The following is a sample agenda to help you structure your meetings or calls with your Members of Congress and/or their staff.
Decide on your format: Before you schedule a meeting, you must determine what kind of virtual event you would like to have your member(s) of Congress (or their staff) attend. Some examples include a virtual roundtable with a panel of parents and providers to share their stories and experiences. Kick off a Q+A session with a virtual screening— Child Care Aware® of America’s “Why Does Child Cares Cost So Much Yet Providers Make So Little?” is a short video that provides an excellent overview of the funding challenges facing child care. Virtual meetings can also take the format of a more formal legislative briefing or even a press conference. Having a diverse panel where constituents from the member’s state or district is particularly powerful. Consider including providers, parents, Child Care Resource and Referral (CCR&R) agency staff, and state administrators as presenters to provide different perspectives.
Once you decide on a format, it is equally important to determine which technology you will use for your virtual meeting. There are several video platforms that have their own unique features, like the ability to record meetings, provide secure logins, polling, break out rooms for discussion, and chat boxes for participants to ask questions. Consider having a strong host who has a good handle on the platform being used and can help manage the flow of the meeting.
Before you meet: Appoint a meeting facilitator to be responsible for keeping the discussion flowing and on subject. Unless you are part of an extremely large group, be sure every person has something to add to the discussion. Decide beforehand who will kick off your meeting, who will present the talking points, who will make a direct ask of the Member of Congress and/or staff, and who will take notes. You might also identify delegation members to take on speaking roles from other parts of the agenda. Use the following worksheet to assign roles and include talking points and your “ask” to stay organized in your meetings.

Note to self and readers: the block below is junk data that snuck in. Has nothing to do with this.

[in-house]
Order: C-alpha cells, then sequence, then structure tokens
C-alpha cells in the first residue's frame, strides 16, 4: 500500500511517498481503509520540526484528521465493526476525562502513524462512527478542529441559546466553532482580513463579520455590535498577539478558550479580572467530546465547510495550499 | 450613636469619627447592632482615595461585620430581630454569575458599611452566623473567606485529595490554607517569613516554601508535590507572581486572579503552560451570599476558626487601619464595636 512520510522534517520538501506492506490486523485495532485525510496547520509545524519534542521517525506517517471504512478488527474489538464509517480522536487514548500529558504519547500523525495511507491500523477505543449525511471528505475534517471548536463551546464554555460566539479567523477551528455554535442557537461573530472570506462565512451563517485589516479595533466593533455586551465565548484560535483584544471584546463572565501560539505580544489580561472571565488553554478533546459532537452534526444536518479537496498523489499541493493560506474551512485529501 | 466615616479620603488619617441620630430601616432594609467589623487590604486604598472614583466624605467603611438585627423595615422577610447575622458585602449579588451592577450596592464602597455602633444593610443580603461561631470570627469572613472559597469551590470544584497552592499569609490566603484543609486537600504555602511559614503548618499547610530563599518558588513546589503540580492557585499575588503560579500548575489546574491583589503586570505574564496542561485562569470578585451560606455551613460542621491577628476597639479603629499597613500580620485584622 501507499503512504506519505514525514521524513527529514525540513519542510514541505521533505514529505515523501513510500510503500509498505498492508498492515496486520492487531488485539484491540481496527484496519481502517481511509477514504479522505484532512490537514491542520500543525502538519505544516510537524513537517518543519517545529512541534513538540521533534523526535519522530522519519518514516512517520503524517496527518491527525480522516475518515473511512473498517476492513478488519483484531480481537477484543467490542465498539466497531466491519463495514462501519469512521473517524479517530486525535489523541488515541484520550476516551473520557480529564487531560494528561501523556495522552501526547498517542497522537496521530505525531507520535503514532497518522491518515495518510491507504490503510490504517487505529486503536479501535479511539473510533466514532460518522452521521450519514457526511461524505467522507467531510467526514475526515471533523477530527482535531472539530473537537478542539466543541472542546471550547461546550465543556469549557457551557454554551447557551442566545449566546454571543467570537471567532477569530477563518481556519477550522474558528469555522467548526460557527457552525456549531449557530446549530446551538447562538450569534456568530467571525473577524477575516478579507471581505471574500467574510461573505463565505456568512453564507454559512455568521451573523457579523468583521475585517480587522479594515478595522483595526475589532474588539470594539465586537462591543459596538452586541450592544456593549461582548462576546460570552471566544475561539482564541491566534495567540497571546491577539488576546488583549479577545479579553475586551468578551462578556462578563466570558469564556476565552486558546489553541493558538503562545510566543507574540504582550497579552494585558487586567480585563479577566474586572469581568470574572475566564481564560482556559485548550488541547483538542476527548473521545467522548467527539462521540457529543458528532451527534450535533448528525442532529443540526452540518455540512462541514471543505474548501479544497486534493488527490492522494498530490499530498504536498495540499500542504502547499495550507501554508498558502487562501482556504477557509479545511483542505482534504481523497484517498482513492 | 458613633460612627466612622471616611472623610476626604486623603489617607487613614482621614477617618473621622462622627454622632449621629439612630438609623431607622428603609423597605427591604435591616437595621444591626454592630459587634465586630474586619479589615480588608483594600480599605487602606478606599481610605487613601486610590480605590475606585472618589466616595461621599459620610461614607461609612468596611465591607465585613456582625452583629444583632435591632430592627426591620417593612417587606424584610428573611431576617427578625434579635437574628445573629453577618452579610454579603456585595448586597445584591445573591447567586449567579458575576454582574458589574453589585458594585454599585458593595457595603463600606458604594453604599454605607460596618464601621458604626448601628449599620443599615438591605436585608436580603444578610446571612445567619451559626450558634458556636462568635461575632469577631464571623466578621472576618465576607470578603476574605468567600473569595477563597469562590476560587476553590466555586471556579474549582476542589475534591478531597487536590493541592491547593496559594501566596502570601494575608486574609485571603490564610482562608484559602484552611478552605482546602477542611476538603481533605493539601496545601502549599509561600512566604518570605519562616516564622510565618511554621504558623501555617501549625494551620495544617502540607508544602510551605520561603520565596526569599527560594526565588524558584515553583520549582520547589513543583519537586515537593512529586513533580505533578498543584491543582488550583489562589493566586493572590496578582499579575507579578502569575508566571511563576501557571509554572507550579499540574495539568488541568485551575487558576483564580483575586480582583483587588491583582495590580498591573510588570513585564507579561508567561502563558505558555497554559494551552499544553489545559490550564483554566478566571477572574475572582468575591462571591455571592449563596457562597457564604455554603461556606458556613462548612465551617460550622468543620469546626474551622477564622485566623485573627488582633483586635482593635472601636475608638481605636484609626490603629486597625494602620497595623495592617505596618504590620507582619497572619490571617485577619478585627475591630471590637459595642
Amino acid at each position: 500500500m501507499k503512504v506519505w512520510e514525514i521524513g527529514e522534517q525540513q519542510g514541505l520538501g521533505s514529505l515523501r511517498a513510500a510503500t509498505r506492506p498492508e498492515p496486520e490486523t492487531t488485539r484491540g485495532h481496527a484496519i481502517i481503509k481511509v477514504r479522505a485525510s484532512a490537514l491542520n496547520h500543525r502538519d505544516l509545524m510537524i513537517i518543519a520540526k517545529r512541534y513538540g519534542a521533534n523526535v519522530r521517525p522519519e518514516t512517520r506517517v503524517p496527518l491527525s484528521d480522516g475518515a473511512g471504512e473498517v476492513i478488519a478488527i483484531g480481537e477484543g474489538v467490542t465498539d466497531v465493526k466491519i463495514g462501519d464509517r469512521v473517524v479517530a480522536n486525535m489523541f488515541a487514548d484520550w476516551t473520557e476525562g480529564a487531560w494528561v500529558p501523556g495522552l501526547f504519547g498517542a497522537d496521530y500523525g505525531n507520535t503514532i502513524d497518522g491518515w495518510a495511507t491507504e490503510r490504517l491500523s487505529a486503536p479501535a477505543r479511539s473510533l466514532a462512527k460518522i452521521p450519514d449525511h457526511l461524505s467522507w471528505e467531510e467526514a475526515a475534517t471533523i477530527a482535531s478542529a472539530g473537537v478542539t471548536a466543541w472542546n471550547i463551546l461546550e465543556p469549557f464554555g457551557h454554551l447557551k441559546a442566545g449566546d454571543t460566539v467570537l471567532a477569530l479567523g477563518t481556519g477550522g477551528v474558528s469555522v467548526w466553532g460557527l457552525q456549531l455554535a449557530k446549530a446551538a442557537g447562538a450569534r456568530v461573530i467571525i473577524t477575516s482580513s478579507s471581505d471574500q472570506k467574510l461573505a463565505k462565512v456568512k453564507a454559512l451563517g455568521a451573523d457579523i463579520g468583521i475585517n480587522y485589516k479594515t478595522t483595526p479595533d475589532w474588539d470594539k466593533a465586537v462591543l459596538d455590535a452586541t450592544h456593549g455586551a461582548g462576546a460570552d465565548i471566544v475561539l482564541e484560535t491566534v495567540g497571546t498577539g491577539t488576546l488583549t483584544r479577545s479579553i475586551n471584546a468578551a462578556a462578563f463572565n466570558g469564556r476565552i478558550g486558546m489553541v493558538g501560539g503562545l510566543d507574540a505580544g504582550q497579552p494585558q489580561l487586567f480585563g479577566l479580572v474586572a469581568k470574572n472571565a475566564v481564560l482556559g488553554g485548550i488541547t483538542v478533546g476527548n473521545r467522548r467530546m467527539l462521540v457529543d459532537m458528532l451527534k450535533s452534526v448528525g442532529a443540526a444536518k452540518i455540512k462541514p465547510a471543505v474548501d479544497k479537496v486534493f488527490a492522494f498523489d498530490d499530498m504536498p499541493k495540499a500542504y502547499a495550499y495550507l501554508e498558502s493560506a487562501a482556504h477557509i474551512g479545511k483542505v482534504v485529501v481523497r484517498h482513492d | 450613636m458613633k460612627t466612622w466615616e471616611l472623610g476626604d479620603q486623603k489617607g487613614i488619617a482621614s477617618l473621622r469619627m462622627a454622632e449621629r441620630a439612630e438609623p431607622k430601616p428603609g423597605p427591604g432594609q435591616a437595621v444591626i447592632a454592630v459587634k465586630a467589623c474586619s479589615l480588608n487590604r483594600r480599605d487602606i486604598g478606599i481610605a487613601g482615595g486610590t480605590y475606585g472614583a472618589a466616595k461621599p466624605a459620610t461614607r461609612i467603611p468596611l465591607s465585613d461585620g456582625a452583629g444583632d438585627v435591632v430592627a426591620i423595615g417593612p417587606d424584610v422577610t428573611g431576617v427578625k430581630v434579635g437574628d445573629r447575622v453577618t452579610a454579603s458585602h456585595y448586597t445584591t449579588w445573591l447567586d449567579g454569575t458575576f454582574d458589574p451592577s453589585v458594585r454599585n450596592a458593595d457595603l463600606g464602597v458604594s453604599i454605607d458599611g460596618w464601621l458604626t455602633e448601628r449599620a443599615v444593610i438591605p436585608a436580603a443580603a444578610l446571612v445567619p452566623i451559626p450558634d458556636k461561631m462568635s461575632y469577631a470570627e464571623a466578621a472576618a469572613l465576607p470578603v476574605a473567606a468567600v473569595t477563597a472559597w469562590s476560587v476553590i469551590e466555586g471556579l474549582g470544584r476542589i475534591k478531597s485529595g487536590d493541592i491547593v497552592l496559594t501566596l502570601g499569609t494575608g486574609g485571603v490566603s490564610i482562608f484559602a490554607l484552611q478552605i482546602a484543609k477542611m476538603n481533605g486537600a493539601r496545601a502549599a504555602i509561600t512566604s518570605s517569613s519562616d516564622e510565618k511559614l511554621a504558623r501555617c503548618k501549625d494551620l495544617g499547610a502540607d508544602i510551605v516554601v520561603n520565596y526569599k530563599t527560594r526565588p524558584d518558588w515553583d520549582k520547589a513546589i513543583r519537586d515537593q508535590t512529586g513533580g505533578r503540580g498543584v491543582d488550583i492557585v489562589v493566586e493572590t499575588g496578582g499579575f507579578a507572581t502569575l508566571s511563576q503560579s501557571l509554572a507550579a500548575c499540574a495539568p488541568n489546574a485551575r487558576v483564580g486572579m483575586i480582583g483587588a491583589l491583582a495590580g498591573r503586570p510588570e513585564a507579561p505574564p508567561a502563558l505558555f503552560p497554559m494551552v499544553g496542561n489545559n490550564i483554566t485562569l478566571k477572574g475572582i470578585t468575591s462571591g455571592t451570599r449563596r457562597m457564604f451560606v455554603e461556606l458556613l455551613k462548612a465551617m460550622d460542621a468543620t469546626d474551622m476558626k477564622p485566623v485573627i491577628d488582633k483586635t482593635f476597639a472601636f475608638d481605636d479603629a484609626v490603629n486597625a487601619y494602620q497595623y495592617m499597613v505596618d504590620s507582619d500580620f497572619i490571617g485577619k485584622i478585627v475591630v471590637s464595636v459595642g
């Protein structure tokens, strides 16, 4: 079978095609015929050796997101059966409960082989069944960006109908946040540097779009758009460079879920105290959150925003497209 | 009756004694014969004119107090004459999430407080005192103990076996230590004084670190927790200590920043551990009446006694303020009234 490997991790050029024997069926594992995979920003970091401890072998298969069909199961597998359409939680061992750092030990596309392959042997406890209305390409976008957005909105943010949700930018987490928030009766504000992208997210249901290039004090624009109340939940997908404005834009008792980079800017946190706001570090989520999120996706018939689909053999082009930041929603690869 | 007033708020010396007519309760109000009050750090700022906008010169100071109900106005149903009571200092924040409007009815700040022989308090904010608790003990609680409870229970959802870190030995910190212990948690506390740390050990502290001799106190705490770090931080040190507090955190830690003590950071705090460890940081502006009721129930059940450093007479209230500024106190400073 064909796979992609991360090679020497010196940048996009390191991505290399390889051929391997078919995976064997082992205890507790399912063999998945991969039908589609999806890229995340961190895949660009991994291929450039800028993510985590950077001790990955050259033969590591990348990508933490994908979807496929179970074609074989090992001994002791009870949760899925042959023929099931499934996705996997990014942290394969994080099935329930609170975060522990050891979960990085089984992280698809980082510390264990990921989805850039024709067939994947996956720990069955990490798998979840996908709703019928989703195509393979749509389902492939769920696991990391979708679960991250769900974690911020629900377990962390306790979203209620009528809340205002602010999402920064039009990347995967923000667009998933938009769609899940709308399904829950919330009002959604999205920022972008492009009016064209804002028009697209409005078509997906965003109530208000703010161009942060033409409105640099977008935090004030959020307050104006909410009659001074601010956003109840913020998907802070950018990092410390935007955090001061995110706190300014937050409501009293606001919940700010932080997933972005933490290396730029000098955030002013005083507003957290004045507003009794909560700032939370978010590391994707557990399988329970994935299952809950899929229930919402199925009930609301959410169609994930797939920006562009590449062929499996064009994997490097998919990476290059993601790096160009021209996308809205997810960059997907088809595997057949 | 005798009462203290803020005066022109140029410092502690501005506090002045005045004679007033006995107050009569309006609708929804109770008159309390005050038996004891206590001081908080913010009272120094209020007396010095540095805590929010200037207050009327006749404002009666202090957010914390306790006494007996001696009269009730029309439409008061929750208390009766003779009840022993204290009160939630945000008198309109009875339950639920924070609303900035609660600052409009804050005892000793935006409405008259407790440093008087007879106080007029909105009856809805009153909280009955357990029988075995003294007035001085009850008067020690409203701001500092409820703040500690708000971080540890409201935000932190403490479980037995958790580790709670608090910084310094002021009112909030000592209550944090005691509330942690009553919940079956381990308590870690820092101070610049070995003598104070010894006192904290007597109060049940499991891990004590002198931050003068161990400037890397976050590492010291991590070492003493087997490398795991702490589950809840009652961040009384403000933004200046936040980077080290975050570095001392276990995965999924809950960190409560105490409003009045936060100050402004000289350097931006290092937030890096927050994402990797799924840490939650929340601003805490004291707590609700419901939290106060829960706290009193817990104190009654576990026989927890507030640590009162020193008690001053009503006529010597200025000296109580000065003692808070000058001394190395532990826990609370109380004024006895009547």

Tips for Creating an Agenda:
I. Thank the Member of Congress and/or staff for the meeting or call.
II. Introduce the members of your delegation.
Introduce all members of the group. If you’ve decided to have multiple people join your meeting or call, it may make sense to have someone facilitate the introductions. You should say your name, your organization and role, and where you live and work, so that the Member of Congress and/or staff knows you’re a constituent.
III. Tell the Member of Congress and/or staff about your organization.
It is important that the Member and/or staff understands the scope of your operations. Before you discuss policy issues, give a quick background about you or your organization and how you connect to the child care system (i.e., are you a parent, child care provider, or Child Care Resource & Referral staff?). Parents and providers can share about their personal experiences regarding child care. Child Care Resource & Referral staff can share more about the role these agencies play in the child care system.
IV. Share relevant materials.
Prepare any materials you may want to leave with the Member of Congress and/or staff. A one-page summary of your organization, the issues you plan to discuss, and the ask are great information in include. Ensure your contact information is included or staple a business card to the one-pager.
V. Introduce the policy issue you wish to discuss.
a. Stay on topic and present your messages on child care briefly and persuasively. Keep your talking points simple and focused.
b. Personalize the conversation by sharing your experience, or the experiences of parents and providers, as well as any challenges regarding child care in your community. Relating a specific story or challenge puts a face on the issue you are discussing so it “sticks” with the member or staff.
c. Back up your stories with facts and figures found in the resources to share.
d. Emphasize the needs around child care in your community or your state.
e. Be sure to prepare a two-minute “elevator pitch” in case your meeting is cut unexpectedly short. This is your quick pitch that summarizes your most important talking points and overall request, or your direct ask.
VI. Make a clear ask
a. Be very specific about what you want your Member to do, for example: “Can you commit to ensuring dedicated child care relief now and investing in child care in the future for the long-term rebuilding of the system?”
b. If you can lobby: ask the Member to cosponsor legislation, speak out or vote against a bill, sign a letter, or join a Caucus.
c. If you can educate: ask the Member to visit a website, read a report, visit a child care provider in your community or attend an event when it’s safe to do so.
VII. Thank the Member of Congress or staff again for the meeting and suggest how you will be following up to answer questions raised in the meeting or communicate about future issues. Grab a picture with the Member to share on social media if you can!